Jan 24, 2007

Technology Interfaces of Tomorrow

Finally technology is coming close to what I had been dreaming in interface design. Interface being the part of the machine you touch and see. Such as a number keypad on phone, the keyboard/mouse on a desktop personal computer, the joystick/gamepad for video game devices, the touch screen on some Automatic Teller Machines (ATM).

A lot of you by now would have seen Apple CEO, Steve Job's keynote address introducing the iPhone (see previous post). It's an impressive concept and will hopefully serve to shake up the 'Yaaawn' sleepy mobile phone industry - that have been launching very boring devices. However I don't swallow Apple's claim of having 'reinvented' the mobile phone. A lot of parallel impressive initiatives are also due to be launched, but have had their thunder stolen by Apple.

Take LG's Prada phone, which will be launched quietly this year in Europe before the iPhone.

Also, waiting for adoption is Synaptics' Onyx Concept.

All of the above incorporate some form of multi-touch or touch-screen technologies to allow the interface buttons and controls to change depending on the feature being used - a keypad for writing text, number keypad for the phone dialing, play/pause/stop/forward buttons for playing music or video.

A full implementation of multi-touch technology can be seen in a research presentation by Jeff Han at TED in California. This goes beyond just mobile phones.

The future promises foldable screens, Rollout screens, further convergence of features and devices, and more imaginative way to facilitate that convergence.

Other great obstacles in adopting featured portable devices is the battery life and pervasive connectivity. A battery should last at least 48 hours with the gadget being in full use for true portability. Also, mobile connectivity to a telecom network and wireless internet is still very patchy. It is all, in a way, just getting started.

Till all of these technologies become available in the marketplace in some reliable format, I'll may probably stick with my trusty Kyocera 7135.

All Hail the iPhone

Apple finally throws its hat in the mobile phone design rink with Steve Jobs announcing the 'reinventing of the mobile phone'.

The device combines the following features - multi-touch screen (without a stylus), iPod (without the click-wheel), internet browser, and phone application. By loading the Mac OS X operating system onto the device, it should be able to add further applications and capabilities. Where Apple always scores over others is in the flashy interface design. The screen displays colorful glass-design buttons and there are transition video clips on moving between applications. Scrolling graphic-design is also made to look very smooth. I've seen almost all these features somewhere else already (see next blog entry). The nice surprise for me was the browser. According to the online demo the browser renders the whole online page on the small iPhone screen and then allows the user to zoom and navigate to different areas of the page. So far, this is the best compromise between the size of web pages and small portable screens.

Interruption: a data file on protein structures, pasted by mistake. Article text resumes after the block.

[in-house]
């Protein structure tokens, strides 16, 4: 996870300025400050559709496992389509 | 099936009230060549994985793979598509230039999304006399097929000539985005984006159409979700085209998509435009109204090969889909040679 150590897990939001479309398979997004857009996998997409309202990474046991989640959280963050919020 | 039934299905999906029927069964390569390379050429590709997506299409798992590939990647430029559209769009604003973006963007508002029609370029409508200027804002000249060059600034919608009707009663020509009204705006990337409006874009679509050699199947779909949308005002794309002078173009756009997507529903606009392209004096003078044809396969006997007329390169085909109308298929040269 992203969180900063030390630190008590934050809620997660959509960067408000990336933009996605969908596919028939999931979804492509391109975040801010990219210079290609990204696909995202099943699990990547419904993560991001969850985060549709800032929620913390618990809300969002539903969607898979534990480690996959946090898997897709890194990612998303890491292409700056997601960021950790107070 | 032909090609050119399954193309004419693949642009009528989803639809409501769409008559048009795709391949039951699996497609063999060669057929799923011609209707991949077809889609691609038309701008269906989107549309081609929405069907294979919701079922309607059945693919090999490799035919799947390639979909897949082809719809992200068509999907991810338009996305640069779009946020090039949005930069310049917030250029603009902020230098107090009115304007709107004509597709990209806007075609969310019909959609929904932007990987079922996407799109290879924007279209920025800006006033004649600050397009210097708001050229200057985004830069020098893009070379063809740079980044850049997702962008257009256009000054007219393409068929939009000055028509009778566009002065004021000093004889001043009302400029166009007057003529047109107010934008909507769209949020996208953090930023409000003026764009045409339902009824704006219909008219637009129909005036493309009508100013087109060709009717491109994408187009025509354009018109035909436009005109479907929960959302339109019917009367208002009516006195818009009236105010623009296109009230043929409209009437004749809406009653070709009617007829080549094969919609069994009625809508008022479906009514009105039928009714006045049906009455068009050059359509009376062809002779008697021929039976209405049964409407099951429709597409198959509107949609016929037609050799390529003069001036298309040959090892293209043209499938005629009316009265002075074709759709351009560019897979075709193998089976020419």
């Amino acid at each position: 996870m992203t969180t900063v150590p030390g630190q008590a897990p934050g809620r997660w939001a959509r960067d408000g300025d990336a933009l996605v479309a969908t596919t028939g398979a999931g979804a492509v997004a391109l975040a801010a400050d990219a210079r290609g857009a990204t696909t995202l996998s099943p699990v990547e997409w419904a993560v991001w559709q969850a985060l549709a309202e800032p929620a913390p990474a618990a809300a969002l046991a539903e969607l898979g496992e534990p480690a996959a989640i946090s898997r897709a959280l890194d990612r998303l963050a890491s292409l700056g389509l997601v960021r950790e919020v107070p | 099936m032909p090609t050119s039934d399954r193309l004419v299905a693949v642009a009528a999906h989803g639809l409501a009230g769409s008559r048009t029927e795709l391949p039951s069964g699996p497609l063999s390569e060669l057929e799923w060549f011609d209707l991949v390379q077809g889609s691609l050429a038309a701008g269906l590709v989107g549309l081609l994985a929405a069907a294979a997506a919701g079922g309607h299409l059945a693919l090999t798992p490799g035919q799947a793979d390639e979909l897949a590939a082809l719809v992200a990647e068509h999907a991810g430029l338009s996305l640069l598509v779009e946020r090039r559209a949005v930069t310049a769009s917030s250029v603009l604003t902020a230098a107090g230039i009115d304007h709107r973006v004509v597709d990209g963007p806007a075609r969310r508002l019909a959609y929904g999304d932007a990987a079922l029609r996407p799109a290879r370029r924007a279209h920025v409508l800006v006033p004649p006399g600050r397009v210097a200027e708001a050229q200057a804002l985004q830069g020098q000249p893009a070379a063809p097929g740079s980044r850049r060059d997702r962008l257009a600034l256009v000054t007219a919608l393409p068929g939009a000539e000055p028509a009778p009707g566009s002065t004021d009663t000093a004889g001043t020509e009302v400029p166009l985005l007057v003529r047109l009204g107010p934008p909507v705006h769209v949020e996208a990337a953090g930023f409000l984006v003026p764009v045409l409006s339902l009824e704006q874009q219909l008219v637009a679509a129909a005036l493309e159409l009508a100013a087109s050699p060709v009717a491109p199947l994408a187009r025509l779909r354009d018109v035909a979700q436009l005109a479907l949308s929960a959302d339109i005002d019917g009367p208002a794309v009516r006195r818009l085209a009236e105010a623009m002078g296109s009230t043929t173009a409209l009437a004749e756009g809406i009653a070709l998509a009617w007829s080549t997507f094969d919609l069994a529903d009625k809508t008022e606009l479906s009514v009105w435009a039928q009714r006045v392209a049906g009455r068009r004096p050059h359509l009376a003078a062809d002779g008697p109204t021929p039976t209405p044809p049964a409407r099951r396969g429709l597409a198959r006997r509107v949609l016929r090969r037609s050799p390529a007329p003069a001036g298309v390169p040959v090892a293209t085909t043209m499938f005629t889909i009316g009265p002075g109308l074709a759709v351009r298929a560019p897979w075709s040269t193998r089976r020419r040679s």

Steve Jobs sniggered in the presentation that the iPhone doesn't need a stylus ( probably in reference to Palm devices) and you only need your fingers. I'd like to see him eating finger-food and trying to use his iPhone at the same time. Constantly sliding your fingers on the smooth screen of the iPhone is going to give it a very grubby used look. Maybe Apple can then also start selling portable iPhone cleaning kits including special cloths and solutions.

iPhone is due to be released US-only in June 2007 and slowly rolled out in the rest of the world in 2008. So I wonder, what was the reason of announcing the product this early? The fact is that there are already many such designs coming out there from other players. The strategy was probably to steal everybody else's thunder. Mobile phone companies are already incorporating media players in their devices, so the iPod is under threat. I know it doesn't look that way now, but the industry can shift very quickly. Now that all the competitors know what the iPhone is about, they are going to be releasing their parallel products sooner if not simultaneously.

Apple iPhone is going to be used with only the telecom provider Cingular in the US. Though they cover a lot of US they don't cover all of it. So there are online jokes going around about needing to shift homes just to get an iPhone.

More iPhone humour is found at this MadTV launch of the iPhone.